Monday, October 24, 2011

Making Pulla

McKay sent a few pictures today - they made pulla at the home of one of their investigators.

Excerpts from his email:

I got my first haircut in Finland from a member in our ward. He's actually really good. Except that it's getting really cold here and I now have basically no hair so my head practically freezes every evening while we're out talking to people. Fun stuff.

Monday night ______ invited us over to make pulla. Think Pluckit/Monkey bread/whatever the majority of the world actually calls it in individual rolls. So good! It took a little while, so we were there longer than we planned, but she gave us a ton of pulla to take home, so it was basically worth it. She's so great. I can't wait for her to get baptized.


We did missionary work.

We had a man call us out of the blue and immediately start talking about how he was sitting there reading the Liahona. We were like, "uh, who is this?" Turns out he's a man who has investigated the church a few times, most recently in like 2009. I hope we can make a difference this time and help him to be baptized.


We found a woman who is reminds me so much of Aunt Susie. It was so crazy. The whole time I was talking to her I was like "wow, she sounds, acts, talks, laughs, everything, exactly like Aunt Susie" almost made it hard to think about what I was trying to say. I read from the introduction to the Book of Mormon, and when I looked up to explain it, she was crying. She said she felt the way she did when she sang songs in church. We testified that that was the Spirit, the love of God, and she started crying again. I was like, this doesn't happen to Finns. This is a big deal to her. She set up an appointment to meet with us and she's now reading the Book of Mormon and trying to figure out if baptism is right for her.There is so much power in the Book of Momon!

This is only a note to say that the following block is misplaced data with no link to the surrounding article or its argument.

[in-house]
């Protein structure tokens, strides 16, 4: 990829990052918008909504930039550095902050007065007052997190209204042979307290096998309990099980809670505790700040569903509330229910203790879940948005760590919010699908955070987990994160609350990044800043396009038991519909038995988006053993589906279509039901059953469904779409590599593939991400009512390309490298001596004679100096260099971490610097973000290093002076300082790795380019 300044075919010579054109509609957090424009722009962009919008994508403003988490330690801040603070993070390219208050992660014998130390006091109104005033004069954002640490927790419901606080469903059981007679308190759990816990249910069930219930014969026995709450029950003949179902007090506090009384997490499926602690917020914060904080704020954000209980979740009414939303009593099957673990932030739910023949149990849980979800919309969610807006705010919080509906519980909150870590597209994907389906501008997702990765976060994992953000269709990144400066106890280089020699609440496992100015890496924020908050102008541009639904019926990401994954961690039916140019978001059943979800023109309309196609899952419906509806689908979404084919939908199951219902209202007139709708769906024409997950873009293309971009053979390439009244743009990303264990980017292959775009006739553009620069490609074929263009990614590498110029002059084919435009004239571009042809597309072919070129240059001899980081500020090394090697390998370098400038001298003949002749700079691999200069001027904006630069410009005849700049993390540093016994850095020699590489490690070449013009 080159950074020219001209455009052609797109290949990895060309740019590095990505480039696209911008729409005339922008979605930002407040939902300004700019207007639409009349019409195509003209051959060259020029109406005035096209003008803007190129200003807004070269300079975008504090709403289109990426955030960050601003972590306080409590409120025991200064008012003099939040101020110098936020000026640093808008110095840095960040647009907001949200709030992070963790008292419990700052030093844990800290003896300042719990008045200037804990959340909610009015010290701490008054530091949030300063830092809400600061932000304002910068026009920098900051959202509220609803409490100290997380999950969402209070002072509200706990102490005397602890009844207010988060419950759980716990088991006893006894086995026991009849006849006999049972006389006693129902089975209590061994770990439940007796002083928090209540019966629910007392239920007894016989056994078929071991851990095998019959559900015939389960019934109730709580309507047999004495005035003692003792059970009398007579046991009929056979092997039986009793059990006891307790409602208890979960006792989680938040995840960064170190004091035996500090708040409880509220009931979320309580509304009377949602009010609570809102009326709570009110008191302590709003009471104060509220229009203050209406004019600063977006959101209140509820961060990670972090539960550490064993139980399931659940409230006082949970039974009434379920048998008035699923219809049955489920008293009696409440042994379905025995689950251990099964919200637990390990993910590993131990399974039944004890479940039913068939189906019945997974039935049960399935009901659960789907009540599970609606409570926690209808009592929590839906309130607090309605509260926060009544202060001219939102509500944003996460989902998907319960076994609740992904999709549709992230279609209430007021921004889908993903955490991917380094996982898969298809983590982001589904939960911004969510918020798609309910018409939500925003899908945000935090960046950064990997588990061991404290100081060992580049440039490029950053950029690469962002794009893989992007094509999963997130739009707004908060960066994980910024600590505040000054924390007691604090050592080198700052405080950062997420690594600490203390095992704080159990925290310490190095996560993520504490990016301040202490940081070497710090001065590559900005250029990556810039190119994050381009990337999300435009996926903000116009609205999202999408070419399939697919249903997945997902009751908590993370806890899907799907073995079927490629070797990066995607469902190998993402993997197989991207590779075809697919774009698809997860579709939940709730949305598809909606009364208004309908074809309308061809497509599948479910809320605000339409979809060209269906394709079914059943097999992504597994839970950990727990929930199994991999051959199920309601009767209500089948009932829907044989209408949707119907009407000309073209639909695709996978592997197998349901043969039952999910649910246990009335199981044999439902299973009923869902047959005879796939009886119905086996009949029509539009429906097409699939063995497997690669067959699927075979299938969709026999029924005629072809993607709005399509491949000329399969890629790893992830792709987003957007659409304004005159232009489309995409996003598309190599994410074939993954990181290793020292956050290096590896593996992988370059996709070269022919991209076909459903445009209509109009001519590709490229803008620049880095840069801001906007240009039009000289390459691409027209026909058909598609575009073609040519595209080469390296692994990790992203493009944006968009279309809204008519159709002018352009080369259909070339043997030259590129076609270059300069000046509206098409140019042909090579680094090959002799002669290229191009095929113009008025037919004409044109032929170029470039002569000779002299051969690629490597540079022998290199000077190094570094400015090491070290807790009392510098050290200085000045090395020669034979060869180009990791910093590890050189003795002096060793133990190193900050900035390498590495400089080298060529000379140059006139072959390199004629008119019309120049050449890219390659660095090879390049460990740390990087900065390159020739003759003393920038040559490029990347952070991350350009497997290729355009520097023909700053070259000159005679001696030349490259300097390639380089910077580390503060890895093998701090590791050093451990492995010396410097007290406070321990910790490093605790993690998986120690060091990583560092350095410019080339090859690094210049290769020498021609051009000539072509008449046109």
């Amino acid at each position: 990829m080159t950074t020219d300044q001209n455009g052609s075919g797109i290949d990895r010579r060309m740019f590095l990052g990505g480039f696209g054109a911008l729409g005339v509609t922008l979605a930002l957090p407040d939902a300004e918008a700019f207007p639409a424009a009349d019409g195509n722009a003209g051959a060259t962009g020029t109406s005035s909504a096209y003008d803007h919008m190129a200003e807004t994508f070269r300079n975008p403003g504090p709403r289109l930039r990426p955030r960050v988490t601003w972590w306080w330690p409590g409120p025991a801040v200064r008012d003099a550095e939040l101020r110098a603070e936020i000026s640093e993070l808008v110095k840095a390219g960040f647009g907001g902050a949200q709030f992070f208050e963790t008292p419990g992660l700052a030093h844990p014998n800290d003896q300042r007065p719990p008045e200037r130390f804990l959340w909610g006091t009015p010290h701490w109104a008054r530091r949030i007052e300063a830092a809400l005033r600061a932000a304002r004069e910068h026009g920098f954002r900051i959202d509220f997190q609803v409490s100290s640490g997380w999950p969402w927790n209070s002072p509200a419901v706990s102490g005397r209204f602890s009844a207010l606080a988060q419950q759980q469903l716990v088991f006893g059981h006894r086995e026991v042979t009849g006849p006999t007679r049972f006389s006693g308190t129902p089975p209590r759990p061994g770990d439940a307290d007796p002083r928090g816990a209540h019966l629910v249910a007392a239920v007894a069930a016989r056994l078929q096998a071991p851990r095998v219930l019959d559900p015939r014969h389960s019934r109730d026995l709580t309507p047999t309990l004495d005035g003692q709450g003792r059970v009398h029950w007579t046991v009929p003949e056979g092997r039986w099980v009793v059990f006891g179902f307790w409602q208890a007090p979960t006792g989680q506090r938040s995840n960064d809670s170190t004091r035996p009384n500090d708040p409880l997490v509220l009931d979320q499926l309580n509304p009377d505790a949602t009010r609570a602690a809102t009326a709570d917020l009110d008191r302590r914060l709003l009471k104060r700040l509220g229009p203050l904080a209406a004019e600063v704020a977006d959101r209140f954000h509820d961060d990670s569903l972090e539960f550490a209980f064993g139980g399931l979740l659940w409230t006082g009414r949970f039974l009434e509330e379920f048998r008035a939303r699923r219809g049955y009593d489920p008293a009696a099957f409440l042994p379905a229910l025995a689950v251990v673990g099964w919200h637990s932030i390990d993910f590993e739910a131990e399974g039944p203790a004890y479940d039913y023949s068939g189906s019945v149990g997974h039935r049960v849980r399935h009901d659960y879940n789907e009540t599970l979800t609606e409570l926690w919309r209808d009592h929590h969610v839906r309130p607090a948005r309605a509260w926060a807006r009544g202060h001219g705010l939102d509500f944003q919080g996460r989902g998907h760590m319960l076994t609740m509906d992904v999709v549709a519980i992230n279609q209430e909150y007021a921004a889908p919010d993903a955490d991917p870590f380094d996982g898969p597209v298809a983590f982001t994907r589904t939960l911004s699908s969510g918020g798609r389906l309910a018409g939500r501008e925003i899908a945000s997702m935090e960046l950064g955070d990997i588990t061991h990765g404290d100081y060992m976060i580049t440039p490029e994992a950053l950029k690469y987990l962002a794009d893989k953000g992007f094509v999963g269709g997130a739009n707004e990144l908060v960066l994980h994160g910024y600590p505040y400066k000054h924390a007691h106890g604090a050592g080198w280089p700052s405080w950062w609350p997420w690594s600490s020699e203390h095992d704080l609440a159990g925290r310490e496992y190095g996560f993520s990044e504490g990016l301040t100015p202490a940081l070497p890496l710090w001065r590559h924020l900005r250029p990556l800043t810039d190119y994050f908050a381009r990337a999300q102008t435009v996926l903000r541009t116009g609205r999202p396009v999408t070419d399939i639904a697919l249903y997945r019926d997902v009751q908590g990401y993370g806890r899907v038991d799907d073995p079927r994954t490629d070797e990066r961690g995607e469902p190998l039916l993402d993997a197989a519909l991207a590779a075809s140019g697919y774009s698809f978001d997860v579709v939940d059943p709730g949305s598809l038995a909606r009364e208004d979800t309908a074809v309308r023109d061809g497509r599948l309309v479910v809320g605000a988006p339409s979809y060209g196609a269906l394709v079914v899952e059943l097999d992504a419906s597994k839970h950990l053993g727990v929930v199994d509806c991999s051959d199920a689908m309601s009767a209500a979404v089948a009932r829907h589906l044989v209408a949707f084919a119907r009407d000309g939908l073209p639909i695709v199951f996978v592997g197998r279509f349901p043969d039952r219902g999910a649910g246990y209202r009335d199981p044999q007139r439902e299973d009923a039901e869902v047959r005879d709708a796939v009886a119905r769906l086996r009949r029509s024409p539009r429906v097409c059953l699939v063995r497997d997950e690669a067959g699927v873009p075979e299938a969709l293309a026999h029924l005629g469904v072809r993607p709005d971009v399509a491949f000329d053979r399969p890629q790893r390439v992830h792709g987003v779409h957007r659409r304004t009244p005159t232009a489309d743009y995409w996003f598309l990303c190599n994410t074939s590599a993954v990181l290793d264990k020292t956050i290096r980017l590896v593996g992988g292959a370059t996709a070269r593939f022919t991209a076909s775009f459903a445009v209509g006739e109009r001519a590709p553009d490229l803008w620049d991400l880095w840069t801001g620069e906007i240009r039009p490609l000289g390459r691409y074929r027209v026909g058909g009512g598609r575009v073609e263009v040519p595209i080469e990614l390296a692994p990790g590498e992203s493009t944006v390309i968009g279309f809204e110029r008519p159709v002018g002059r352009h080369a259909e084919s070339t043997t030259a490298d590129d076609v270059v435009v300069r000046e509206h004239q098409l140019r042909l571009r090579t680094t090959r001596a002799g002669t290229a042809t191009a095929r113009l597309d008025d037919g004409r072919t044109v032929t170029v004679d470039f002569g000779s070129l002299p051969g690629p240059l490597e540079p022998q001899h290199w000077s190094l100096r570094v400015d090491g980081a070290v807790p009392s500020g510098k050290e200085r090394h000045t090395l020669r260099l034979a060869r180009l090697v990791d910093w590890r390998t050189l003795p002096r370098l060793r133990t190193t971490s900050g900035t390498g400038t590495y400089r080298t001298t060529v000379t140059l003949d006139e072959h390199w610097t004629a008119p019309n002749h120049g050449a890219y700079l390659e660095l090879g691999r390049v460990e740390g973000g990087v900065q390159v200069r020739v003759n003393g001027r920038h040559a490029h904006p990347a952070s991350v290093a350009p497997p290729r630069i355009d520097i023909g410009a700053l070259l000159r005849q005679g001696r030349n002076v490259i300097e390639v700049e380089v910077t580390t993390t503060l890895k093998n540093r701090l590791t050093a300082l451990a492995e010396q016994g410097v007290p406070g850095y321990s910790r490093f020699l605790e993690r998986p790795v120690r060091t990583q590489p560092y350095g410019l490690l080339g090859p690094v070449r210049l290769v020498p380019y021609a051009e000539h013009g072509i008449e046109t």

So Sunday night we decided to leave a little early to get catch our bus, to give us time to talk to people along the way. We talked with every single person we passed, with almost no success. It also made us miss the bus, but we weren't worried because we knew we were doing what we needed to do, and we had plenty of time before our teach. While waiting for the next bus to arrive, a young woman came and waited next to us. We started talking about her, where she was going, what she was studying at the university, and then the conversation naturally transitioned to who we were and what we were doing. We began to talk a little about the message of the Book of Mormon, and how it is evidence of Heavenly Father's love for us. She was quiet for a moment, and then she just started to cry. She opened up and told us about all of the struggles she has had recently and all the stress she has been under. We continued talking and bearing testimony almost the entire bus ride. She felt the Spirit so strongly and I know what we said helped her. As she was getting off she gave us her number and told us we could call her sometime and talk more about our message. I hope we will be able to teach and baptize her, but even if that doesn't work out, I know we helped heal her spirit through bearing testimony and providing her the feelings of the Spirit she had been longing for without even realizing it. That, to me, is what it means to go about doing good.

We get to go to Helsinki for a few days this week for some training with my MTC group. Really excited to see all of them again.

Have a great week everybody. Thanks for all your emails.

Elder Hansen

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